THE SPINNAKER TOWER: Pride of Portsmouth? (Keith Feltham)
Portsmouth is blessed with Portsdown Hill on the north side of the City, from which a splendid of Portsea Island and the surrounding terrain can be obtained and various landmarks identified. In the past it was easy to locate Old Portsmouth by the two tall power-station chimneys, but these were demolished in the 1980s and so we didn't have an easily recognised feature which could be seen from 'The Hill'. This has now changed with the completion of the Spinnaker Tower which, although not actually in Old Portsmouth, is sufficiently close by to direct one's gaze in the right direction.
The people of Portsmouth, given the opportunity to vote for their particular preference, selected the design of the Tower from three schemes, although there were those who would have liked another option – no tower at all. However, for better or worse, the Tower is now complete and it is in everyone's interest that it should be a success. And in its first five months since opening, it has surpassed all expectations with 250,000 visitors, three times the anticipated number for this winter season.
The overall height of the Tower is 170 metres but the viewing decks are well below this level at 100 and 105 metres, with the Crow's Nest at an altitude of 110 metres (360 feet). The main viewing deck at 100 metres gives the best, and least restricted, panorama.
There are still many people who are not happy with such a large structure dominating this part of Portsmouth; it is certainly not a feature that can be ignored. However, the views that it offers are amazing as it affords the opportunity to see the City from a different angle and, best of all, Old Portsmouth has centre stage. And, of course, it is not only Portsmouth that is seen to advantage, but the adjacent areas of the mainland and the Isle of Wight also come into prominence. It must surely be destined to become the major tourist attraction in this part of the country and for those who do not like the design or its impact on the area it is, perhaps, even more essential that they give it a try because the one thing that is not on the skyline when viewed from the Tower is … the Tower.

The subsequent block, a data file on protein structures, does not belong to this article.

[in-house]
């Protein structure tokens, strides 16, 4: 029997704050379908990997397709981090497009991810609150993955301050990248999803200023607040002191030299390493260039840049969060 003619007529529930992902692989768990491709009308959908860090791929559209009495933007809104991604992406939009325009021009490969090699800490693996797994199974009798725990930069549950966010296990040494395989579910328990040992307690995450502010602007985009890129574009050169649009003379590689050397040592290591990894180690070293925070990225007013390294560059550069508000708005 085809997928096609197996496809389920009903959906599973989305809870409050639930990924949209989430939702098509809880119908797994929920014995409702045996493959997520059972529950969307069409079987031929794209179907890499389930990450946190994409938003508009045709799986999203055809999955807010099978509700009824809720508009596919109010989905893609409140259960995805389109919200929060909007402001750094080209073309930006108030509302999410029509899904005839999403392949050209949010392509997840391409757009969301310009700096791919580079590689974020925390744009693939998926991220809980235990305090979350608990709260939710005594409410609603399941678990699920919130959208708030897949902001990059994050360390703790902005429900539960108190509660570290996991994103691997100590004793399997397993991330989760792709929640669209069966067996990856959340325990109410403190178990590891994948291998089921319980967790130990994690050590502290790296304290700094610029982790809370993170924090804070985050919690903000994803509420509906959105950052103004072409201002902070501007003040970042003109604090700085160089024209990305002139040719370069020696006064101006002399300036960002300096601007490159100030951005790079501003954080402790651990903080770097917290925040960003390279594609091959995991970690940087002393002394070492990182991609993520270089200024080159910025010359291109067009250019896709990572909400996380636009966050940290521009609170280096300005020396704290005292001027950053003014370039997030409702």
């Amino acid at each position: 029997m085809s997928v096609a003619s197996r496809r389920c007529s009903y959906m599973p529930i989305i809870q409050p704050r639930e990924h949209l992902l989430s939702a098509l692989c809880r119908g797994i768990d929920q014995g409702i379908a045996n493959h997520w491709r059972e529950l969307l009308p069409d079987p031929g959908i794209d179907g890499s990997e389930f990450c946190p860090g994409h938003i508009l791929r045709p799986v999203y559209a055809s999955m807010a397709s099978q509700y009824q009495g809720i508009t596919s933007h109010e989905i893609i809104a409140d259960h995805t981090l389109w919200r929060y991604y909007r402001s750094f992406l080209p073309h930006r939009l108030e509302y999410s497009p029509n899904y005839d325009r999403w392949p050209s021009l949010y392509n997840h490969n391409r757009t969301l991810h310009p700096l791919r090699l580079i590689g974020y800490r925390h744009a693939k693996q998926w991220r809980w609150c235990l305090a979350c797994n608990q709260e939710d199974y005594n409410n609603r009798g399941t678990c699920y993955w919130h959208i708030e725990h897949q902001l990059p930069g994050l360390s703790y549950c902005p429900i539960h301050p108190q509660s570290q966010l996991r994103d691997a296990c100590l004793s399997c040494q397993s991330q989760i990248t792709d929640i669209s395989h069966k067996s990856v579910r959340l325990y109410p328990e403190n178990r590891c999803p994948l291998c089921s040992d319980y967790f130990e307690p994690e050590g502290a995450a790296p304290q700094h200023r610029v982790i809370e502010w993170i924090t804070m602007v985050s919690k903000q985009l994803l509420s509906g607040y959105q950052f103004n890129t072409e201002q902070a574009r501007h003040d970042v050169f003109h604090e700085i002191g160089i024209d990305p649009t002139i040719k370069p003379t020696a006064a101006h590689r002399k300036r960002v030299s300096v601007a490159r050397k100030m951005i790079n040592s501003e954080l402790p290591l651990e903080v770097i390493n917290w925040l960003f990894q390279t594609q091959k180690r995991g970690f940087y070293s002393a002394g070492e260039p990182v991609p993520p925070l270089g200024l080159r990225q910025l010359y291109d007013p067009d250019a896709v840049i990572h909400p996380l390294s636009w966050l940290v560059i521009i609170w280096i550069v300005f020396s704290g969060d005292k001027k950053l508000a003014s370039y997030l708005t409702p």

It was originally intended that the Tower would be named The Millennium Tower but as completion was five years late, it was renamed The Spinnaker Tower, to reflect its shape. It was considered by some that The Trafalgar Tower would have been a more appropriate name, as it was first opened just a few days before the 200th anniversary of the Battle of Trafalgar. And Adam Hart Davis has suggested the name should be The Isambard Kingdom Brunel Tower in celebration of the 200th anniversary of Brunel's birth. However apposite these suggestions may be, it is unlikely the name will be changed now.
Unfortunately, access cannot yet be offered to those who are disabled. The external glass lift must first be operational, since this provides the means of escape in case of emergency for those unable to negotiate the stairs. We are promised that this lift will soon be accessible.